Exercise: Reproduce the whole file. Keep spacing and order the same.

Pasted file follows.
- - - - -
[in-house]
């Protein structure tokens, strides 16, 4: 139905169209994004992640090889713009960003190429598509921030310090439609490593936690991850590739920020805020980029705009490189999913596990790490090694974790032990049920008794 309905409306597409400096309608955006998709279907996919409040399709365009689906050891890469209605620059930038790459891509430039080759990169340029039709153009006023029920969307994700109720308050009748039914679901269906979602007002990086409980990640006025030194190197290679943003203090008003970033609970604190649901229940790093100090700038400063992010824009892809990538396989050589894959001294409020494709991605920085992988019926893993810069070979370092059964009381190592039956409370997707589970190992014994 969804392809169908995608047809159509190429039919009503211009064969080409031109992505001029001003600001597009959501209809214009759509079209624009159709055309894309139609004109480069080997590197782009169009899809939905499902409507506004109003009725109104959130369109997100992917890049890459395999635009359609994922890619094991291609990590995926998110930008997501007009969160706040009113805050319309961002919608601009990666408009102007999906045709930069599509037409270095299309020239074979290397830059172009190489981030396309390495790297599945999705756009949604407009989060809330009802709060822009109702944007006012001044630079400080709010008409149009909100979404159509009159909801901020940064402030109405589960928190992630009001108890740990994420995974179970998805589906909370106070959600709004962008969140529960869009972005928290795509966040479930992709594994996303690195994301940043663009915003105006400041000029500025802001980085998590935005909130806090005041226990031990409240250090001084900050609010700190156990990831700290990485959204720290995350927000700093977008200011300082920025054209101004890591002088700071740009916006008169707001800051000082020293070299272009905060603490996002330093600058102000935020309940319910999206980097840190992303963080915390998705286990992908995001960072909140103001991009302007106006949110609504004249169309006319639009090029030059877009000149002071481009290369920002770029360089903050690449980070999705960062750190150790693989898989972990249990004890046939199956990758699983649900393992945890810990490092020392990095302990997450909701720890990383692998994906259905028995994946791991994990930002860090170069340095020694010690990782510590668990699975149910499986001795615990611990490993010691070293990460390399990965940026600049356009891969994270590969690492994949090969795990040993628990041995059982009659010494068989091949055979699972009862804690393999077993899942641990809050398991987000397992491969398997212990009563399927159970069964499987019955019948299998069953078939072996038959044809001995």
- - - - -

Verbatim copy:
[in-house]
């Protein structure tokens, strides 16, 4: 139905169209994004992640090889713009960003190429598509921030310090439609490593936690991850590739920020805020980029705009490189999913596990790490090694974790032990049920008794 309905409306597409400096309608955006998709279907996919409040399709365009689906050891890469209605620059930038790459891509430039080759990169340029039709153009006023029920969307994700109720308050009748039914679901269906979602007002990086409980990640006025030194190197290679943003203090008003970033609970604190649901229940790093100090700038400063992010824009892809990538396989050589894959001294409020494709991605920085992988019926893993810069070979370092059964009381190592039956409370997707589970190992014994 969804392809169908995608047809159509190429039919009503211009064969080409031109992505001029001003600001597009959501209809214009759509079209624009159709055309894309139609004109480069080997590197782009169009899809939905499902409507506004109003009725109104959130369109997100992917890049890459395999635009359609994922890619094991291609990590995926998110930008997501007009969160706040009113805050319309961002919608601009990666408009102007999906045709930069599509037409270095299309020239074979290397830059172009190489981030396309390495790297599945999705756009949604407009989060809330009802709060822009109702944007006012001044630079400080709010008409149009909100979404159509009159909801901020940064402030109405589960928190992630009001108890740990994420995974179970998805589906909370106070959600709004962008969140529960869009972005928290795509966040479930992709594994996303690195994301940043663009915003105006400041000029500025802001980085998590935005909130806090005041226990031990409240250090001084900050609010700190156990990831700290990485959204720290995350927000700093977008200011300082920025054209101004890591002088700071740009916006008169707001800051000082020293070299272009905060603490996002330093600058102000935020309940319910999206980097840190992303963080915390998705286990992908995001960072909140103001991009302007106006949110609504004249169309006319639009090029030059877009000149002071481009290369920002770029360089903050690449980070999705960062750190150790693989898989972990249990004890046939199956990758699983649900393992945890810990490092020392990095302990997450909701720890990383692998994906259905028995994946791991994990930002860090170069340095020694010690990782510590668990699975149910499986001795615990611990490993010691070293990460390399990965940026600049356009891969994270590969690492994949090969795990040993628990041995059982009659010494068989091949055979699972009862804690393999077993899942641990809050398991987000397992491969398997212990009563399927159970069964499987019955019948299998069953078939072996038959044809001995």